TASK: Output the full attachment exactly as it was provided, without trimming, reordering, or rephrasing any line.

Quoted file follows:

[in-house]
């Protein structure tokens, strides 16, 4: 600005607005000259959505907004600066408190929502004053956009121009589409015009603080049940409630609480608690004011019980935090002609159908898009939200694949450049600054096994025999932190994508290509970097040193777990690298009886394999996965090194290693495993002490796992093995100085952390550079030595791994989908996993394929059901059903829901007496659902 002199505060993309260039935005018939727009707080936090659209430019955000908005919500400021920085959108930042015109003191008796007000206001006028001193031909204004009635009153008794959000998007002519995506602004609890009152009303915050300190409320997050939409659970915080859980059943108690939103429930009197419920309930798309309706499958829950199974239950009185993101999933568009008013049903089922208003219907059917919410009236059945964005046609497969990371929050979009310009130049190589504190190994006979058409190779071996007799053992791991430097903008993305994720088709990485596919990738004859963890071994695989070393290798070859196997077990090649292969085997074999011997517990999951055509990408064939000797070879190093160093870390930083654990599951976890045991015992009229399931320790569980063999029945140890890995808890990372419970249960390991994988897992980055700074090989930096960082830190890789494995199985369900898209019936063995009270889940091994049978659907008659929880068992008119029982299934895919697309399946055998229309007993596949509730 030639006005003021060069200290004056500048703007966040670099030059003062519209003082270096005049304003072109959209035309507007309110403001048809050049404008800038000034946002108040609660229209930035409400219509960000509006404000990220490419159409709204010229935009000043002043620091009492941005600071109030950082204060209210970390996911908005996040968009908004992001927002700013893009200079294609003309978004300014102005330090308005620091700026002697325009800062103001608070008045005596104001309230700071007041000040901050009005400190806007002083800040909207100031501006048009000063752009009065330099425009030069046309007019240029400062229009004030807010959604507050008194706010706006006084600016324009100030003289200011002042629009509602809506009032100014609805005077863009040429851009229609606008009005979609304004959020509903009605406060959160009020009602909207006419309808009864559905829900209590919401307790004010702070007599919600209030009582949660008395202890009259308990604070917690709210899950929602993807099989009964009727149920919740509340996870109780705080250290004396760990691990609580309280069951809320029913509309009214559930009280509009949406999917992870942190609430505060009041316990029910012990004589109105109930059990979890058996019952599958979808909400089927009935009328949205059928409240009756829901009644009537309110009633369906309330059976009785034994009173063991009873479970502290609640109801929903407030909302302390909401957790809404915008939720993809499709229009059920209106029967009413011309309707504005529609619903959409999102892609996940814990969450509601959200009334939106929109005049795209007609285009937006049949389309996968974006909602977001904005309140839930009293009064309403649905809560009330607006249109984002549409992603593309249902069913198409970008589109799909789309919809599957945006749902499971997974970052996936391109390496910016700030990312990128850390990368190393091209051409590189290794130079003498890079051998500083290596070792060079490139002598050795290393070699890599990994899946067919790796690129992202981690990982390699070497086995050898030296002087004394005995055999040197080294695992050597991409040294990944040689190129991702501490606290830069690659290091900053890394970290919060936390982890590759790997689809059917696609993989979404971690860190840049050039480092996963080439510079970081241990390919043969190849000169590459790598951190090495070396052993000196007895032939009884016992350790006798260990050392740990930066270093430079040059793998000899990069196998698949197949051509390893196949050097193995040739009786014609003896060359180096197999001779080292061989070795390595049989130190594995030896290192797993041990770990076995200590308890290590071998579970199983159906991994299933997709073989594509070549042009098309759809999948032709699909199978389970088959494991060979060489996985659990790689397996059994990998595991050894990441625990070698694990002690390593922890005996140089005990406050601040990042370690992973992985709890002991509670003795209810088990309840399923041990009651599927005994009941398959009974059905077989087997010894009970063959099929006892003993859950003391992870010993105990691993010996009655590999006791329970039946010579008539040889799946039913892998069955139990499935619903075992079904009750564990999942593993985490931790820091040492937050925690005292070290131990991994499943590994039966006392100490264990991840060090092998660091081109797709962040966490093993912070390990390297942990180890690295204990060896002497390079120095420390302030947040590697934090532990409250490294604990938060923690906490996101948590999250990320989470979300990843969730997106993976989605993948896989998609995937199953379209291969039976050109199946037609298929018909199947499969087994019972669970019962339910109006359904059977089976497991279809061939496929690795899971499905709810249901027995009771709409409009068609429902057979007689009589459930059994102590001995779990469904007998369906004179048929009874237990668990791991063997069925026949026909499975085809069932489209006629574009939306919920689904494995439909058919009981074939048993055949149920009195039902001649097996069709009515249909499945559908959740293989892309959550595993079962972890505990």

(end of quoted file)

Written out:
[in-house]
């Protein structure tokens, strides 16, 4: 600005607005000259959505907004600066408190929502004053956009121009589409015009603080049940409630609480608690004011019980935090002609159908898009939200694949450049600054096994025999932190994508290509970097040193777990690298009886394999996965090194290693495993002490796992093995100085952390550079030595791994989908996993394929059901059903829901007496659902 002199505060993309260039935005018939727009707080936090659209430019955000908005919500400021920085959108930042015109003191008796007000206001006028001193031909204004009635009153008794959000998007002519995506602004609890009152009303915050300190409320997050939409659970915080859980059943108690939103429930009197419920309930798309309706499958829950199974239950009185993101999933568009008013049903089922208003219907059917919410009236059945964005046609497969990371929050979009310009130049190589504190190994006979058409190779071996007799053992791991430097903008993305994720088709990485596919990738004859963890071994695989070393290798070859196997077990090649292969085997074999011997517990999951055509990408064939000797070879190093160093870390930083654990599951976890045991015992009229399931320790569980063999029945140890890995808890990372419970249960390991994988897992980055700074090989930096960082830190890789494995199985369900898209019936063995009270889940091994049978659907008659929880068992008119029982299934895919697309399946055998229309007993596949509730 030639006005003021060069200290004056500048703007966040670099030059003062519209003082270096005049304003072109959209035309507007309110403001048809050049404008800038000034946002108040609660229209930035409400219509960000509006404000990220490419159409709204010229935009000043002043620091009492941005600071109030950082204060209210970390996911908005996040968009908004992001927002700013893009200079294609003309978004300014102005330090308005620091700026002697325009800062103001608070008045005596104001309230700071007041000040901050009005400190806007002083800040909207100031501006048009000063752009009065330099425009030069046309007019240029400062229009004030807010959604507050008194706010706006006084600016324009100030003289200011002042629009509602809506009032100014609805005077863009040429851009229609606008009005979609304004959020509903009605406060959160009020009602909207006419309808009864559905829900209590919401307790004010702070007599919600209030009582949660008395202890009259308990604070917690709210899950929602993807099989009964009727149920919740509340996870109780705080250290004396760990691990609580309280069951809320029913509309009214559930009280509009949406999917992870942190609430505060009041316990029910012990004589109105109930059990979890058996019952599958979808909400089927009935009328949205059928409240009756829901009644009537309110009633369906309330059976009785034994009173063991009873479970502290609640109801929903407030909302302390909401957790809404915008939720993809499709229009059920209106029967009413011309309707504005529609619903959409999102892609996940814990969450509601959200009334939106929109005049795209007609285009937006049949389309996968974006909602977001904005309140839930009293009064309403649905809560009330607006249109984002549409992603593309249902069913198409970008589109799909789309919809599957945006749902499971997974970052996936391109390496910016700030990312990128850390990368190393091209051409590189290794130079003498890079051998500083290596070792060079490139002598050795290393070699890599990994899946067919790796690129992202981690990982390699070497086995050898030296002087004394005995055999040197080294695992050597991409040294990944040689190129991702501490606290830069690659290091900053890394970290919060936390982890590759790997689809059917696609993989979404971690860190840049050039480092996963080439510079970081241990390919043969190849000169590459790598951190090495070396052993000196007895032939009884016992350790006798260990050392740990930066270093430079040059793998000899990069196998698949197949051509390893196949050097193995040739009786014609003896060359180096197999001779080292061989070795390595049989130190594995030896290192797993041990770990076995200590308890290590071998579970199983159906991994299933997709073989594509070549042009098309759809999948032709699909199978389970088959494991060979060489996985659990790689397996059994990998595991050894990441625990070698694990002690390593922890005996140089005990406050601040990042370690992973992985709890002991509670003795209810088990309840399923041990009651599927005994009941398959009974059905077989087997010894009970063959099929006892003993859950003391992870010993105990691993010996009655590999006791329970039946010579008539040889799946039913892998069955139990499935619903075992079904009750564990999942593993985490931790820091040492937050925690005292070290131990991994499943590994039966006392100490264990991840060090092998660091081109797709962040966490093993912070390990390297942990180890690295204990060896002497390079120095420390302030947040590697934090532990409250490294604990938060923690906490996101948590999250990320989470979300990843969730997106993976989605993948896989998609995937199953379209291969039976050109199946037609298929018909199947499969087994019972669970019962339910109006359904059977089976497991279809061939496929690795899971499905709810249901027995009771709409409009068609429902057979007689009589459930059994102590001995779990469904007998369906004179048929009874237990668990791991063997069925026949026909499975085809069932489209006629574009939306919920689904494995439909058919009981074939048993055949149920009195039902001649097996069709009515249909499945559908959740293989892309959550595993079962972890505990």